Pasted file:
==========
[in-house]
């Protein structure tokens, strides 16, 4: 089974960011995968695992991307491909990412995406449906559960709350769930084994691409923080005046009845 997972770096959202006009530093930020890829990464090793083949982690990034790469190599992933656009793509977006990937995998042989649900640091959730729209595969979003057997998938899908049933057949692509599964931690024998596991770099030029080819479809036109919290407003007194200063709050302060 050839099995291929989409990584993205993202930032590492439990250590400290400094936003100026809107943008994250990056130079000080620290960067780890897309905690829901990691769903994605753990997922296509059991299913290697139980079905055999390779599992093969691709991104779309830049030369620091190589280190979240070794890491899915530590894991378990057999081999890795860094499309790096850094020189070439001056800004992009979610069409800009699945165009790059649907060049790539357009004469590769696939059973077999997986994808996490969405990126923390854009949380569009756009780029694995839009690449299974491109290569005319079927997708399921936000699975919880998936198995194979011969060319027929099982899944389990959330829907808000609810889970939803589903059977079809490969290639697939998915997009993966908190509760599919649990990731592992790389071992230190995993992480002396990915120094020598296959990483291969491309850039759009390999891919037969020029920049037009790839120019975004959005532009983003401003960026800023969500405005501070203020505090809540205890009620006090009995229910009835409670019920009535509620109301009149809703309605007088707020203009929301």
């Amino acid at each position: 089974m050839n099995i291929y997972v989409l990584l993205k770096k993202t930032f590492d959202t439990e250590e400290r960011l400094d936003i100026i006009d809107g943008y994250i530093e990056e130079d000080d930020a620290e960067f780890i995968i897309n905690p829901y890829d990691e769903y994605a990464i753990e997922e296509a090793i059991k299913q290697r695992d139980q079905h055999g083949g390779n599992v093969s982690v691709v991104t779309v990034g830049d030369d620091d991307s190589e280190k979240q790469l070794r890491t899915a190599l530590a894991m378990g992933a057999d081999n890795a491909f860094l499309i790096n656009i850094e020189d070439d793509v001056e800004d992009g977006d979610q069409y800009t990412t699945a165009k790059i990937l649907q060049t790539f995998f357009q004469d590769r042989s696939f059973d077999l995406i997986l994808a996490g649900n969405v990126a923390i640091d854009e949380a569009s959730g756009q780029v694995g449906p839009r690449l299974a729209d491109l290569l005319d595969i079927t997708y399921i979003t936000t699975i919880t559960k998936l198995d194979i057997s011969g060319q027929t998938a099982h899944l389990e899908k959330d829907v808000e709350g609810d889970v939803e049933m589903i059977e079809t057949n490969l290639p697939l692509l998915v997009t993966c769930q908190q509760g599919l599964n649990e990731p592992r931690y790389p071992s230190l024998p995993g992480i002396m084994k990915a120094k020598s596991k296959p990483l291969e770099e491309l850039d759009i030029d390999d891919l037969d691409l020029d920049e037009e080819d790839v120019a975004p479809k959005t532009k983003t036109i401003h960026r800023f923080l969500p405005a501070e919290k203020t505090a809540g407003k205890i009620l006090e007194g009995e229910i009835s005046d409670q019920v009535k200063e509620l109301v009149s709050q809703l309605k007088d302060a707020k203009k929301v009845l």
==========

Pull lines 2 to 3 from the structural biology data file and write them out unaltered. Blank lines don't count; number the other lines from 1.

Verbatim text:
């Protein structure tokens, strides 16, 4: 089974960011995968695992991307491909990412995406449906559960709350769930084994691409923080005046009845 997972770096959202006009530093930020890829990464090793083949982690990034790469190599992933656009793509977006990937995998042989649900640091959730729209595969979003057997998938899908049933057949692509599964931690024998596991770099030029080819479809036109919290407003007194200063709050302060 050839099995291929989409990584993205993202930032590492439990250590400290400094936003100026809107943008994250990056130079000080620290960067780890897309905690829901990691769903994605753990997922296509059991299913290697139980079905055999390779599992093969691709991104779309830049030369620091190589280190979240070794890491899915530590894991378990057999081999890795860094499309790096850094020189070439001056800004992009979610069409800009699945165009790059649907060049790539357009004469590769696939059973077999997986994808996490969405990126923390854009949380569009756009780029694995839009690449299974491109290569005319079927997708399921936000699975919880998936198995194979011969060319027929099982899944389990959330829907808000609810889970939803589903059977079809490969290639697939998915997009993966908190509760599919649990990731592992790389071992230190995993992480002396990915120094020598296959990483291969491309850039759009390999891919037969020029920049037009790839120019975004959005532009983003401003960026800023969500405005501070203020505090809540205890009620006090009995229910009835409670019920009535509620109301009149809703309605007088707020203009929301």
């Amino acid at each position: 089974m050839n099995i291929y997972v989409l990584l993205k770096k993202t930032f590492d959202t439990e250590e400290r960011l400094d936003i100026i006009d809107g943008y994250i530093e990056e130079d000080d930020a620290e960067f780890i995968i897309n905690p829901y890829d990691e769903y994605a990464i753990e997922e296509a090793i059991k299913q290697r695992d139980q079905h055999g083949g390779n599992v093969s982690v691709v991104t779309v990034g830049d030369d620091d991307s190589e280190k979240q790469l070794r890491t899915a190599l530590a894991m378990g992933a057999d081999n890795a491909f860094l499309i790096n656009i850094e020189d070439d793509v001056e800004d992009g977006d979610q069409y800009t990412t699945a165009k790059i990937l649907q060049t790539f995998f357009q004469d590769r042989s696939f059973d077999l995406i997986l994808a996490g649900n969405v990126a923390i640091d854009e949380a569009s959730g756009q780029v694995g449906p839009r690449l299974a729209d491109l290569l005319d595969i079927t997708y399921i979003t936000t699975i919880t559960k998936l198995d194979i057997s011969g060319q027929t998938a099982h899944l389990e899908k959330d829907v808000e709350g609810d889970v939803e049933m589903i059977e079809t057949n490969l290639p697939l692509l998915v997009t993966c769930q908190q509760g599919l599964n649990e990731p592992r931690y790389p071992s230190l024998p995993g992480i002396m084994k990915a120094k020598s596991k296959p990483l291969e770099e491309l850039d759009i030029d390999d891919l037969d691409l020029d920049e037009e080819d790839v120019a975004p479809k959005t532009k983003t036109i401003h960026r800023f923080l969500p405005a501070e919290k203020t505090a809540g407003k205890i009620l006090e007194g009995e229910i009835s005046d409670q019920v009535k200063e509620l109301v009149s709050q809703l309605k007088d302060a707020k203009k929301v009845l």